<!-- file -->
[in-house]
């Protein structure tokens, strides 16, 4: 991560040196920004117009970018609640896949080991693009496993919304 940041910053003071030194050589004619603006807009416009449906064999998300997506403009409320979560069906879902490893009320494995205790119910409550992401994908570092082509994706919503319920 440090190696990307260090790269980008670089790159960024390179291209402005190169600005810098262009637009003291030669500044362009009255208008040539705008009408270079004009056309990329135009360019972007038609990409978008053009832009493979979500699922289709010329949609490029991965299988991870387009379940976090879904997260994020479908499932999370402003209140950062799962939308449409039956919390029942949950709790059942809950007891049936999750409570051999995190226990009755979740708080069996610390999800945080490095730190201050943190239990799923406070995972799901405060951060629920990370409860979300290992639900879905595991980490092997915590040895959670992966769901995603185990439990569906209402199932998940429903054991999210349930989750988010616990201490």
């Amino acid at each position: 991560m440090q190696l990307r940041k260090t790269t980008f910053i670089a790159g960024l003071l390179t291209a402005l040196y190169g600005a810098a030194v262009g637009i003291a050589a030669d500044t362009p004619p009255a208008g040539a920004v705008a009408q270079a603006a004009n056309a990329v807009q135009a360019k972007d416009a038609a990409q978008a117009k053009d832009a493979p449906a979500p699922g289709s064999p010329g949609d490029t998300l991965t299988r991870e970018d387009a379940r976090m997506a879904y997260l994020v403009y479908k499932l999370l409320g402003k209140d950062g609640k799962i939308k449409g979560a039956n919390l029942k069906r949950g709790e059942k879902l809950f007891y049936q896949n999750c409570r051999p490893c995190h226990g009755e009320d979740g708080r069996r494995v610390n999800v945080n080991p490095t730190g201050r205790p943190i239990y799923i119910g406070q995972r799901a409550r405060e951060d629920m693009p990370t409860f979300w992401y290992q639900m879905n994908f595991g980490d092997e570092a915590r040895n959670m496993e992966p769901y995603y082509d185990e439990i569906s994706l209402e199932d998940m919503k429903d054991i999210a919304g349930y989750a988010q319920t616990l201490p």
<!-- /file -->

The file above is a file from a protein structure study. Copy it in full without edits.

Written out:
[in-house]
């Protein structure tokens, strides 16, 4: 991560040196920004117009970018609640896949080991693009496993919304 940041910053003071030194050589004619603006807009416009449906064999998300997506403009409320979560069906879902490893009320494995205790119910409550992401994908570092082509994706919503319920 440090190696990307260090790269980008670089790159960024390179291209402005190169600005810098262009637009003291030669500044362009009255208008040539705008009408270079004009056309990329135009360019972007038609990409978008053009832009493979979500699922289709010329949609490029991965299988991870387009379940976090879904997260994020479908499932999370402003209140950062799962939308449409039956919390029942949950709790059942809950007891049936999750409570051999995190226990009755979740708080069996610390999800945080490095730190201050943190239990799923406070995972799901405060951060629920990370409860979300290992639900879905595991980490092997915590040895959670992966769901995603185990439990569906209402199932998940429903054991999210349930989750988010616990201490």
């Amino acid at each position: 991560m440090q190696l990307r940041k260090t790269t980008f910053i670089a790159g960024l003071l390179t291209a402005l040196y190169g600005a810098a030194v262009g637009i003291a050589a030669d500044t362009p004619p009255a208008g040539a920004v705008a009408q270079a603006a004009n056309a990329v807009q135009a360019k972007d416009a038609a990409q978008a117009k053009d832009a493979p449906a979500p699922g289709s064999p010329g949609d490029t998300l991965t299988r991870e970018d387009a379940r976090m997506a879904y997260l994020v403009y479908k499932l999370l409320g402003k209140d950062g609640k799962i939308k449409g979560a039956n919390l029942k069906r949950g709790e059942k879902l809950f007891y049936q896949n999750c409570r051999p490893c995190h226990g009755e009320d979740g708080r069996r494995v610390n999800v945080n080991p490095t730190g201050r205790p943190i239990y799923i119910g406070q995972r799901a409550r405060e951060d629920m693009p990370t409860f979300w992401y290992q639900m879905n994908f595991g980490d092997e570092a915590r040895n959670m496993e992966p769901y995603y082509d185990e439990i569906s994706l209402e199932d998940m919503k429903d054991i999210a919304g349930y989750a988010q319920t616990l201490p």